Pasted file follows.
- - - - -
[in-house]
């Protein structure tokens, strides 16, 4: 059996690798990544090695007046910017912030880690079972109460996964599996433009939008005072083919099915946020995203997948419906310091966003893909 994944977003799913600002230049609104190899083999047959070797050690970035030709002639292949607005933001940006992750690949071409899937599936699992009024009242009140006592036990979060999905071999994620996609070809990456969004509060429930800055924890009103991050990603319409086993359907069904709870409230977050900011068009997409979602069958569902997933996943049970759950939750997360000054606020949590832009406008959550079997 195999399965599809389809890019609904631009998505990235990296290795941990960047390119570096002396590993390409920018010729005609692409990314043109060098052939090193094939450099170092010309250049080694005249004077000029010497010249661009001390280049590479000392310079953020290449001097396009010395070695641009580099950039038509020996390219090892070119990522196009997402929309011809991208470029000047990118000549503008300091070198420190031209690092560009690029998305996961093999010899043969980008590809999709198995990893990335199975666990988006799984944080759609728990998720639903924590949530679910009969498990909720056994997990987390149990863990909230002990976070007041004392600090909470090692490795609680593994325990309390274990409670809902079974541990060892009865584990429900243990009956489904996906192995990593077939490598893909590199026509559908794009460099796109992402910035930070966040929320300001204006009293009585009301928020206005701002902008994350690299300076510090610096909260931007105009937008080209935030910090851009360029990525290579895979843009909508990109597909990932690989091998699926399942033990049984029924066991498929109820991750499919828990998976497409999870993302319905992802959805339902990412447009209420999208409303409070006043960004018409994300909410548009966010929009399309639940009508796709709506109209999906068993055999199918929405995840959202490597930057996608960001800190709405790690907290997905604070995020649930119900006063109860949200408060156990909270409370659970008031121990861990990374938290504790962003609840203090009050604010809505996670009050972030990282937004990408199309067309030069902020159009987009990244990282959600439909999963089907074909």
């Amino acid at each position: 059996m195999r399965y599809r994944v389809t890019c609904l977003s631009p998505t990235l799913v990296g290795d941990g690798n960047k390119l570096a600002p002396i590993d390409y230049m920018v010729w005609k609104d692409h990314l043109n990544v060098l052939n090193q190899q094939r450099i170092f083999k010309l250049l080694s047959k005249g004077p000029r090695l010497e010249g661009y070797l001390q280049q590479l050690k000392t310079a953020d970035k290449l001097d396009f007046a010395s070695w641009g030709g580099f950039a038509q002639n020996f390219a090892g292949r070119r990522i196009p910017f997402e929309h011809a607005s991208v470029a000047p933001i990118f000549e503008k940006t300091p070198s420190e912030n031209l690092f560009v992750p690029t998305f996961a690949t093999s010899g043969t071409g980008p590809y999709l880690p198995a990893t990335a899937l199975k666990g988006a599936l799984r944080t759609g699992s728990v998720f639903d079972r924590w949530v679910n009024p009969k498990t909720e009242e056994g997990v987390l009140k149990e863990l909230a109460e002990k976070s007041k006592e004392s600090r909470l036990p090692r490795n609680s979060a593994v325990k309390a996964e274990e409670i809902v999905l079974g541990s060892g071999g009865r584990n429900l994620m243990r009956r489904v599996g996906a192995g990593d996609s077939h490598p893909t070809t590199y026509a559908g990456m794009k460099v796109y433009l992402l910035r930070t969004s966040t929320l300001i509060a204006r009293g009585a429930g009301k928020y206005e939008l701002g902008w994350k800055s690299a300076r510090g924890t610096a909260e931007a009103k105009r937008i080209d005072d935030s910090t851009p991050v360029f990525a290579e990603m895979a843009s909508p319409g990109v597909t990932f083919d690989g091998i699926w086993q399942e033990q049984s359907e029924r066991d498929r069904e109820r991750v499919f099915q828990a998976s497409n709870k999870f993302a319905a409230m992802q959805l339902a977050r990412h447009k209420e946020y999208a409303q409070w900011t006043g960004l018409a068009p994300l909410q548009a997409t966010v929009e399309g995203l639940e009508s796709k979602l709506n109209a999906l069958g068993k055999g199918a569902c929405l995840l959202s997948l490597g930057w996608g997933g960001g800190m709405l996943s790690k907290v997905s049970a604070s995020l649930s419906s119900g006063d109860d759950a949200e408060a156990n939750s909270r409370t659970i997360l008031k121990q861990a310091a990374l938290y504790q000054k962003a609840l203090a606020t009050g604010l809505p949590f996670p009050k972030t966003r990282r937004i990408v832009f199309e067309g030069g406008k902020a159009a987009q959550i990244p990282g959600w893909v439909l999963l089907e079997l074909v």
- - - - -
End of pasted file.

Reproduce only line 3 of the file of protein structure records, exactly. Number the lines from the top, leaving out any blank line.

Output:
């Amino acid at each position: 059996m195999r399965y599809r994944v389809t890019c609904l977003s631009p998505t990235l799913v990296g290795d941990g690798n960047k390119l570096a600002p002396i590993d390409y230049m920018v010729w005609k609104d692409h990314l043109n990544v060098l052939n090193q190899q094939r450099i170092f083999k010309l250049l080694s047959k005249g004077p000029r090695l010497e010249g661009y070797l001390q280049q590479l050690k000392t310079a953020d970035k290449l001097d396009f007046a010395s070695w641009g030709g580099f950039a038509q002639n020996f390219a090892g292949r070119r990522i196009p910017f997402e929309h011809a607005s991208v470029a000047p933001i990118f000549e503008k940006t300091p070198s420190e912030n031209l690092f560009v992750p690029t998305f996961a690949t093999s010899g043969t071409g980008p590809y999709l880690p198995a990893t990335a899937l199975k666990g988006a599936l799984r944080t759609g699992s728990v998720f639903d079972r924590w949530v679910n009024p009969k498990t909720e009242e056994g997990v987390l009140k149990e863990l909230a109460e002990k976070s007041k006592e004392s600090r909470l036990p090692r490795n609680s979060a593994v325990k309390a996964e274990e409670i809902v999905l079974g541990s060892g071999g009865r584990n429900l994620m243990r009956r489904v599996g996906a192995g990593d996609s077939h490598p893909t070809t590199y026509a559908g990456m794009k460099v796109y433009l992402l910035r930070t969004s966040t929320l300001i509060a204006r009293g009585a429930g009301k928020y206005e939008l701002g902008w994350k800055s690299a300076r510090g924890t610096a909260e931007a009103k105009r937008i080209d005072d935030s910090t851009p991050v360029f990525a290579e990603m895979a843009s909508p319409g990109v597909t990932f083919d690989g091998i699926w086993q399942e033990q049984s359907e029924r066991d498929r069904e109820r991750v499919f099915q828990a998976s497409n709870k999870f993302a319905a409230m992802q959805l339902a977050r990412h447009k209420e946020y999208a409303q409070w900011t006043g960004l018409a068009p994300l909410q548009a997409t966010v929009e399309g995203l639940e009508s796709k979602l709506n109209a999906l069958g068993k055999g199918a569902c929405l995840l959202s997948l490597g930057w996608g997933g960001g800190m709405l996943s790690k907290v997905s049970a604070s995020l649930s419906s119900g006063d109860d759950a949200e408060a156990n939750s909270r409370t659970i997360l008031k121990q861990a310091a990374l938290y504790q000054k962003a609840l203090a606020t009050g604010l809505p949590f996670p009050k972030t966003r990282r937004i990408v832009f199309e067309g030069g406008k902020a159009a987009q959550i990244p990282g959600w893909v439909l999963l089907e079997l074909v």